BANGKOK (Reuters) – Thailand’s army chief on Tuesday warned against protests after a disputed election, invoking the revered monarchy and castigating people he said “distort” democracy.
His words were the latest in a series of signals from the military and royalist establishment against opposition parties loyal to ousted ex-premier Thaksin Shinawatra.
The inconclusive results to the March 24 election, pitting the party of the junta leader against an opposition alliance, have seen both the pro-army Palang Pracharat party and the opposition claim victory. Final results may not be clear for weeks.
General Apirat Kongsompong said the military would remain neutral in the election, in which his predecessor as army chief, Prayuth Chan-ocha, is seeking to stay in power as an elected prime minister, five years after he seized power in a coup.
At the same time, Gen Apirat made clear the military would not allow a repeat of past mass street demonstrations in which both supporters and opponents of Mr Thaksin paralysed Bangkok for months on end.
“I cannot let Thais settle their differences on the streets anymore,” Gen Apirat told reporters, adding that both the eventual winners and losers in the election must settle their differences in parliament.
He also had harsh words for politicians he said “distort” democratic principles to make them incompatible with Thai culture that reveres the king above all else, a clear reference to Mr Thaksin’s party and its allies.
“This is not right,” Gen Apirat said of such politicians. “Thailand is a democracy with the king as the head of state.”
Thaksin-loyal parties have won every election since 2001, even after he was ousted in a 2006 coup.
Mr Thaksin has remained an influential political figure despite having lived in self-imposed exile since he fled Thailand in 2008 to escape a corruption trial that he said was politically motivated.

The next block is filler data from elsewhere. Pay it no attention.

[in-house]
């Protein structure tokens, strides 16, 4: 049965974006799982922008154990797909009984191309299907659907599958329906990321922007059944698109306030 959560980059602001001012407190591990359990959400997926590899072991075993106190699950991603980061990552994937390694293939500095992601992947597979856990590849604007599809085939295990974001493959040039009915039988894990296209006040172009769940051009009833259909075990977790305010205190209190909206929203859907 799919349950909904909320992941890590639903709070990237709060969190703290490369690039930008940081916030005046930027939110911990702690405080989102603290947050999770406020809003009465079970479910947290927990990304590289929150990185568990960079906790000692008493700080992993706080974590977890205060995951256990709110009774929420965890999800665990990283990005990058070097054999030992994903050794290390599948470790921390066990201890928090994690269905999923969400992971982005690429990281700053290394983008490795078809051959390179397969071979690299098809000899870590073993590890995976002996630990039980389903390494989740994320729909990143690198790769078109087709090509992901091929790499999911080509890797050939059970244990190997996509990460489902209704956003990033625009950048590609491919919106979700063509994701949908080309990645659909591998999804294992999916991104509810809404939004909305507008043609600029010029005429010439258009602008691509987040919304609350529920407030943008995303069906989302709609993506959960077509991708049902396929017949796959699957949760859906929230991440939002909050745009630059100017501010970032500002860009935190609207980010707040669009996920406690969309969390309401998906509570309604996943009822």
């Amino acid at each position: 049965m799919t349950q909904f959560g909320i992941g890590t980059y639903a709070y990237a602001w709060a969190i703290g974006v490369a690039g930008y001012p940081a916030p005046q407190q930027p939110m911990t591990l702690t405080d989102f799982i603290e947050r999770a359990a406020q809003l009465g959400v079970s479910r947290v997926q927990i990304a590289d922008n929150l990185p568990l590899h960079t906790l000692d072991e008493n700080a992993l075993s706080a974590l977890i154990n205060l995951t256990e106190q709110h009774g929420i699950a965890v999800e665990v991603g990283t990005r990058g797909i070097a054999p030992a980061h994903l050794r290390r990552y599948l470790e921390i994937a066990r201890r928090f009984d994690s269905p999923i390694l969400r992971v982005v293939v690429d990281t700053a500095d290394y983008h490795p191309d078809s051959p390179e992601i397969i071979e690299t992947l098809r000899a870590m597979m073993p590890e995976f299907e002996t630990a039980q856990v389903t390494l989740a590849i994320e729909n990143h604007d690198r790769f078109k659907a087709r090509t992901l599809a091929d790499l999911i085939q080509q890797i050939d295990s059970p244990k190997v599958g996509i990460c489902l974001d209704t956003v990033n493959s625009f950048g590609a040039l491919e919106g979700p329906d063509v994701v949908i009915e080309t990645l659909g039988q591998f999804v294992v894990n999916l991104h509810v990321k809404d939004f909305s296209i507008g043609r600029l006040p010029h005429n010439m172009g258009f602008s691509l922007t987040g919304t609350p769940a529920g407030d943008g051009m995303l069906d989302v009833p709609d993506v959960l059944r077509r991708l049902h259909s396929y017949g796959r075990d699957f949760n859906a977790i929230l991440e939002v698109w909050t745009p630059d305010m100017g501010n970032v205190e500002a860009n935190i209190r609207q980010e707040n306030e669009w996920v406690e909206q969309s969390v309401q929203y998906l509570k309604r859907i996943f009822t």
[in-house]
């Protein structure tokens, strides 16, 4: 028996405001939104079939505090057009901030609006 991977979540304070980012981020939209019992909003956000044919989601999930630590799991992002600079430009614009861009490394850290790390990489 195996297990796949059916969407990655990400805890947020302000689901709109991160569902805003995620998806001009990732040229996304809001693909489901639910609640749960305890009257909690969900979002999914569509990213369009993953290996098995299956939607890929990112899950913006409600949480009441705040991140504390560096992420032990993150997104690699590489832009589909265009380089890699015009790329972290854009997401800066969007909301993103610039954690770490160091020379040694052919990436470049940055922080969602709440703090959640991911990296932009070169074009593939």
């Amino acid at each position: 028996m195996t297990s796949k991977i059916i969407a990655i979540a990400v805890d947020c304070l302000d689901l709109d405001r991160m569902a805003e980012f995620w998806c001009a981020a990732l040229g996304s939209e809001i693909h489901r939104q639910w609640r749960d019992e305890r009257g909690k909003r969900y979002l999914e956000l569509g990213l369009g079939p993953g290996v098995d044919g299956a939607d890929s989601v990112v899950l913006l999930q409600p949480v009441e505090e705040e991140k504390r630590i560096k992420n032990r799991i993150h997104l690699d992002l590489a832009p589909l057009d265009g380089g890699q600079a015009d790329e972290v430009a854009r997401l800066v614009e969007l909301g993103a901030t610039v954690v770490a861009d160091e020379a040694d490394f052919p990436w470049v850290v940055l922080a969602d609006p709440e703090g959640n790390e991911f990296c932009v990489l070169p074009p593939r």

Last week, six other parties joined with the pro-Thaksin Pheu Thai party in a “democratic front” alliance, which they claim will gain enough seats in parliament to try to form a government and block Mr Prayuth from staying in power.
“People should accept winning and losing,” Gen Apirat said. “Instead, they constructed a democratic side and a dictatorship side, which is not right. We are all Thais.”
The army chief also alluded to an election-eve statement from King Maha Vajiralongkorn, telling reporters “we must choose good people to govern so that bad people don’t have power”.
The king’s unexpected statement on March 23, which broke from his late father’s practised silence on politics, mentioned “good” and “bad” people but did not specify any one party or politician.
However, less than a week after the vote, the king issued an official command that stripped Mr Thaksin of all royal honours and decorations he had been given.
The king’s command came on the heels of military moves to discredit Mr Thaksin.
Last week the military said that Mr Thaksin has acted “dishonourably” and stripped him from a pre-cadet school’s achievement award as well as deleting his name from the school’s hall of fame.